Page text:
“The things peo­ple said about me and how this all came about – there are so many lies, in­nu­endo, con­dem­na­tion. So I thought I’d put it in print. They can be­lieve it or they can choose to dis­be­lieve it. What­ever they like. But there’s not one word of lies in there,” he says.

Ted has been try­ing to pub­lish his book for al­most 38 years. He be­gan writ­ing the book soon af­ter the block­ade and sent the only copy to a pub­lisher. He says they were ini­tially in­ter­ested in the book but changed their mind. When Ted asked them to re­turn the man­u­script they told him it had dis­ap­peared.

Years later (he thinks the late 1980s or early 1990s) a movie stu­dio gave Ted a token pay­ment of $1– a sym­bolic first pay­ment for the movie rights to his story. The movie was never made, but the in­ter­est in­spired him to buy a type­writer, learn to type, and re­write the man­u­script.

In hard times – like when his first mar­riage ended and when he lost his busi­ness – Ted dreamed the book might earn money for his fam­ily. As the years passed and his health de­te­ri­o­rated, the idea of prof­it­ing from the book be­came less im­por­tant. He just wanted it pub­lished so he could tell his side of the story.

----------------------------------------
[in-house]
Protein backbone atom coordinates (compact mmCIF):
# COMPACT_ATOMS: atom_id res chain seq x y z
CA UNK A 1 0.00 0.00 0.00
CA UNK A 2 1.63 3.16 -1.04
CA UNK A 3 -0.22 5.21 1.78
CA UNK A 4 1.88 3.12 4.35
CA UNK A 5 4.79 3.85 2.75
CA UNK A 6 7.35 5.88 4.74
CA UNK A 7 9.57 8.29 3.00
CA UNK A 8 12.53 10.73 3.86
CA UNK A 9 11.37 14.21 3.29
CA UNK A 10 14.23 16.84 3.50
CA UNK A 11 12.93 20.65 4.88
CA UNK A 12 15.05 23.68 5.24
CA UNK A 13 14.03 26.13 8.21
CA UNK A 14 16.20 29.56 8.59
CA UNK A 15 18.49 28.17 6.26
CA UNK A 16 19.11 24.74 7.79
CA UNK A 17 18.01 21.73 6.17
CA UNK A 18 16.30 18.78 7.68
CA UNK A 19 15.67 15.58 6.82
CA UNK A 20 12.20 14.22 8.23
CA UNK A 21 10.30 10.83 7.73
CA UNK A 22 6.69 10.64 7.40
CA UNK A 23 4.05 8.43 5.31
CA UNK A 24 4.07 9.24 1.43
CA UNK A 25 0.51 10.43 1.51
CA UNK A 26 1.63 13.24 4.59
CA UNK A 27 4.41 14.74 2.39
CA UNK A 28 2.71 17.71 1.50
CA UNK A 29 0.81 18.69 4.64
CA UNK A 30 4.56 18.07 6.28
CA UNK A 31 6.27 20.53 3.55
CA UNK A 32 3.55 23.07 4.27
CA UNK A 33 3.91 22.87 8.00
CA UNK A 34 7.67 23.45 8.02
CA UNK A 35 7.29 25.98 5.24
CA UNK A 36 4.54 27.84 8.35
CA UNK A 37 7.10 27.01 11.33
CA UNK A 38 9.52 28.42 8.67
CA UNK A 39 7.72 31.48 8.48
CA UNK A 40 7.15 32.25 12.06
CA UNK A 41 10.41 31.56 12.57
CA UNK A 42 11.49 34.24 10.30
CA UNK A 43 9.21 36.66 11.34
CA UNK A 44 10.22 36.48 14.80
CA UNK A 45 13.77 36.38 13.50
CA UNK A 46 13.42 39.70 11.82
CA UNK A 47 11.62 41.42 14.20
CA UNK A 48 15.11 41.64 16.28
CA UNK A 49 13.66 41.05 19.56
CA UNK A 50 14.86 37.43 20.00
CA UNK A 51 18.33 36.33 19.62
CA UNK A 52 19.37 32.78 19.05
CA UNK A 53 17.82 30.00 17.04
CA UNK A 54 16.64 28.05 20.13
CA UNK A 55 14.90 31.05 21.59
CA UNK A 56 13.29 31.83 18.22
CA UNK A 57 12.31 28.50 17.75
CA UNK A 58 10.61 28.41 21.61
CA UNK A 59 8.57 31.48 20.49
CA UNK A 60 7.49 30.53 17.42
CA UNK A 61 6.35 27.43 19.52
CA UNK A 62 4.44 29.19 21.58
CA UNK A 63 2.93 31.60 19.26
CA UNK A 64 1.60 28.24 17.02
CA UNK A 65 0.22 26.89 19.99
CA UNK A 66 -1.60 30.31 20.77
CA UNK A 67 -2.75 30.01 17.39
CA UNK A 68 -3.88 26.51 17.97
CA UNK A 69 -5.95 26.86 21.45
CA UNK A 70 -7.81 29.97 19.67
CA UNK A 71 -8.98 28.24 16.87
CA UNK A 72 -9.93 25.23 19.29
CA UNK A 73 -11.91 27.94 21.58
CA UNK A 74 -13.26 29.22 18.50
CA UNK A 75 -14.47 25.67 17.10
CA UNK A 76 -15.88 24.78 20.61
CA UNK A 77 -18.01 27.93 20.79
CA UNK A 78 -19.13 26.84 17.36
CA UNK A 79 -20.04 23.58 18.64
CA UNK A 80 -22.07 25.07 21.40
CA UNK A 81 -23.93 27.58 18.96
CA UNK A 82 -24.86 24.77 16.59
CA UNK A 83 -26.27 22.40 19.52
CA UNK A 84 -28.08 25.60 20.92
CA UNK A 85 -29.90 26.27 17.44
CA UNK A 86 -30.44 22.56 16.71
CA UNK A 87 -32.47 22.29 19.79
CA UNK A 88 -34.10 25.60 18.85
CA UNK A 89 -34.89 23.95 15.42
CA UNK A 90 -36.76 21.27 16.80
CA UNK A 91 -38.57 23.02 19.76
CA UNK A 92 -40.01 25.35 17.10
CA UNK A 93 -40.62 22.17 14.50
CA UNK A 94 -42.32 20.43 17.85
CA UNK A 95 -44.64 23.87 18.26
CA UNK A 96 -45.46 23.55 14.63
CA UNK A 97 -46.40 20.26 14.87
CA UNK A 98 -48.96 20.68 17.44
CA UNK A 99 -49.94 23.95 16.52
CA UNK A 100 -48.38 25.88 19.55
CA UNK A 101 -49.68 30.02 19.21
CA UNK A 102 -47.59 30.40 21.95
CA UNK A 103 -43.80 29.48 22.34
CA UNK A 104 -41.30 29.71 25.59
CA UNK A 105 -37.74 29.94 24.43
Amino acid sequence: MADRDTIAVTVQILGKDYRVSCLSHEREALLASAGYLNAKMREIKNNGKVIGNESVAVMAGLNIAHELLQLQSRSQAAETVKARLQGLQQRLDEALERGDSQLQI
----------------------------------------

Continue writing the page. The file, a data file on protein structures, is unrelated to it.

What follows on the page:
Ear­lier this year his friends Spencer and Glo­ria Watling and Phil Robin­son stepped in to help

Ted self-pub­lish the book. Spencer was an­other Ra­zor­back rebel, and Phil is an old truck­ing mate. They spread the word on Facebook and pre-sold enough books to war­rant the first run of 250 copies.

Th­ese have all been sold and an­other 1000 books have been pub­lished. The feed­back has been “very pos­i­tive”, Ted says.


Ra­zor­back – the Real Story de­scribes the frus­tra­tion which led Ted, Spencer, Colin Bird, Barry Grim­son and Jack Hib­burt to block the high­way at Ra­zor­back Moun­tain in 1979.

Ted writes in the book: “When all was said and done, what could they do to us? Lock us up? We risked that ev­ery night we spent on the high­way.”